At CMC’s Sex Week, A Focus on Empathy and Pleasure

Sex toy Fleshlight on display at CMC's Sex Week.
The Claremont McKenna College Advocates display sex toys, like the Fleshlight, and give demonstrations of use and care. (Adela Pfaff • The Student Life)

The Claremont McKenna College Advocates for Survivors of Sexual Assault and Violence hosted the 5Cs first ever Sex Week from Oct. 23 to 27.

The event was created to educate and promote safe sex and consent through a sex-positive, intersectional lens, said Grace “Zippy” Wilson CM ‘18, Executive Director and Founder of CMC Advocates, as well as one of the event’s main organizers. The Advocates are a group of students that provide confidential support to survivors of sexual violence.

“We wanted to make education surrounding sex the focus for a brief period of time,” Wilson said. “Hookup culture at CMC is not conducive to consent and pleasure. We need to work on decreasing stigma around desiring sex and increase respect for partners by promoting conversation.”

Wilson said Sex Week was inspired by the Survivor Support Week, which was created by Kay Calloway PO ‘18 in 2016 to focus on supporting survivors of sexual violence at the 5Cs.

Sex Week included a speaker series, discussions, workshops, and a carnival. According to the CMC Sex Week Facebook page, the activities were meant to provide all 5C students with access to information regarding consent, safe sex, and pleasure in a fun and educational manner. Speakers ranged from educator and sex worker Mia Li to doctor and stand-up comedian Priyanka Wali, and discussion spanned topics including sexual intimacy, queer sex, and an introduction to BDSM.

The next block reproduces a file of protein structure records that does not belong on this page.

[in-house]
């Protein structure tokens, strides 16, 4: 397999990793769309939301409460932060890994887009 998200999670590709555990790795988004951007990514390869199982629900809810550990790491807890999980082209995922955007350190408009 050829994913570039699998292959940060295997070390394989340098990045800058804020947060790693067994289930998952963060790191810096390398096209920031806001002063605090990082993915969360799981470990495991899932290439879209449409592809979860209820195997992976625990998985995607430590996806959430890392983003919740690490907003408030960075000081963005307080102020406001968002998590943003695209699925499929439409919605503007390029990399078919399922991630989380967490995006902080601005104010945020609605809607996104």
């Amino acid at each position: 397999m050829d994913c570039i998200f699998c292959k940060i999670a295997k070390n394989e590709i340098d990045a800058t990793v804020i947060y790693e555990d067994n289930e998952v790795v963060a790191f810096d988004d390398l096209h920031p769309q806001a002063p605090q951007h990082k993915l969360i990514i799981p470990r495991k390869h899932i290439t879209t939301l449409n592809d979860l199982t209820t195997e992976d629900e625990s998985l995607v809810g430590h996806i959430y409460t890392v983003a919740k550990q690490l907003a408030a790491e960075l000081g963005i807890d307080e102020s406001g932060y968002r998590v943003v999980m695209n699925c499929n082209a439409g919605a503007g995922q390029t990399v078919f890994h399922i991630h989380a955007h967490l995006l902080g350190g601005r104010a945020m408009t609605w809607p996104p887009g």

Wilson said that the Advocates selected speakers who represented queer people and people of color to cover a wide array of topics with the underlying theme of consent and communication. All speakers came from, an online platform that teaches sex education through live streaming and moderated chat.

Li, who spoke about decentralizing the orgasm as the purpose of sex, said, “Sex Week is inspiring to me as someone who isn’t a college student because what everyone is doing here will be passed down from generation to generation in regards to behavior and ideas. This is going to change so much, because we are normalizing good things versus normalizing violence.”

Students who attended the talks received tickets to use at Thursday’s carnival, which featured a bouncy house, a sex toy raffle, a comedy show, anatomy quizzes and games, inflatable penis jousting, and a bake sale. All CMC students can also recieve free STI testing during the month of November.

In regards to 5C response, Wilson said, “students across the board have been thrilled; attendance so far exceeded our wildest expectations. [Associated Students of Claremont McKenna College] and Senate supported us both with money but also as people, promoting the events and helping us make sure everyone know what was going on.”

Students attend the Sex Carnival, held on the Green Beach at Claremont McKenna College, to learn about resources for students, play games, and earn tickets for prizes. (Adela Pfaff • The Student Life)